The post below, on price effects and the case for public provision, left out one of the articles that got me thinking about these questions in the first place: Robert Gordon’s Has the Rise in American Inequality Been Exaggerated? The piece makes a number of provocative claims about inequality, some convincing, some less so. But the interesting bit, in terms of the price effects argument, is on college wage premium and geographic variations in the cost of living:
A stunning new data set [on geographic price-level differences] undermines our previous conclusion (2008) that real income per capita has increased significantly in superstar bi‐coastal metropolitan areas. … Without adjustment for price level differences, per capita incomes in Massachusetts and New York are respectively 26.1 percent and 20.0 percent above the national average. With correction for regional price disparities, these percentages drop to 10.7 and ‐0.2 percent respectively.
In an important and related piece of research, Moretti (2008) notes that college graduates disproportionately cluster in metropolitan areas that have a high cost of housing. He finds that fully two‐thirds of the previously documented increase in the return to college between 1980 and 2000 vanishes when he corrects for differences in the cost of living across metropolitan areas. His cross‐area price measures are comprehensive and ingenious and take account of differences in housing costs, housing quality … and price differences of non‐housing goods… Moretti then asks why college graduates sort into expensive cities. He carries out an empirical analysis that distinguishes between supply and demand factors and concludes that college graduates move to expensive cities because jobs for college graduates are increasingly located in those cities, not because they particularly like living in those cities. [my emphasis]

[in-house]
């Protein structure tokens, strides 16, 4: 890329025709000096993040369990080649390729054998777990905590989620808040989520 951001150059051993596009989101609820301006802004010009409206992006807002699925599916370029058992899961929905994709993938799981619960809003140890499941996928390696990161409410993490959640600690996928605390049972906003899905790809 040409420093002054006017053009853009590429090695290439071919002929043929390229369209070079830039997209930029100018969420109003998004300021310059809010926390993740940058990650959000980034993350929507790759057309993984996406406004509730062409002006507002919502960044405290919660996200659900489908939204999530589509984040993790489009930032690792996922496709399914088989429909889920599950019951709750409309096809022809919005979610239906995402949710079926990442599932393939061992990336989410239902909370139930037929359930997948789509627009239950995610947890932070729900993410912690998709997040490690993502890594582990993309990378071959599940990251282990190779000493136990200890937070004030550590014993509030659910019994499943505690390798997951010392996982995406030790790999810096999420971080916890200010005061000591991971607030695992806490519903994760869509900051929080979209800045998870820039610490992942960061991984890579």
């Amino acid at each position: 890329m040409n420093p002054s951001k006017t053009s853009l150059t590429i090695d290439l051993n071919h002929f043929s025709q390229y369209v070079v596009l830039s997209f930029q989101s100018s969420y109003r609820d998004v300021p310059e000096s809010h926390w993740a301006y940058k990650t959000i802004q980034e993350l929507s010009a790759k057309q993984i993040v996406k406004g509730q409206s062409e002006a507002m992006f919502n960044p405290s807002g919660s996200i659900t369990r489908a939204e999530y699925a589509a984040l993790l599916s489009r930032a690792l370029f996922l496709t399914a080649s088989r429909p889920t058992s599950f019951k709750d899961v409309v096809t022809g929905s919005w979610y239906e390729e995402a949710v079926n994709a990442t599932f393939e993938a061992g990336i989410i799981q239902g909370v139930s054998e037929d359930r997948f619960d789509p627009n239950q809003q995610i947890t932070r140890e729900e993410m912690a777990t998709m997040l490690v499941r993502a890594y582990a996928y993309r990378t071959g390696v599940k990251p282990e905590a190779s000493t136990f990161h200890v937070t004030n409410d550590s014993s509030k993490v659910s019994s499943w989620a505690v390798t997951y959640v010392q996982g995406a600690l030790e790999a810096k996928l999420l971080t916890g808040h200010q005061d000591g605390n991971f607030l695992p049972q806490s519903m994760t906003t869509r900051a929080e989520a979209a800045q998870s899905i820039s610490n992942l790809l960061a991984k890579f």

Gordon goes on to suggest some reasonable caveats to these findings, but whether the exact figure is two-thirds or something lower, the point remains that the supposed education premium can often only be fully realized in cities, where a large part of it is claimed by urban landowners rather than the person with the education.
And this is the fundamental point: We always have to ask, where is the market power? Who gets the rents? Wherever the surplus originates, where it ends up depends on who has the monopoly — who controls something in inelastic supply.
This is an important question for policy, as in the post below. But it’s also something you’ll find union and community activists thinking about. If you’re trying to put pressure on the boss, you better make sure it’s the boss with power; and that means the one who controls the relevant scarce resource. A couple decades ago, that was often a manufacturer, while the retailers downstream were dispersed in a competitive market. Now it’s often the other way round.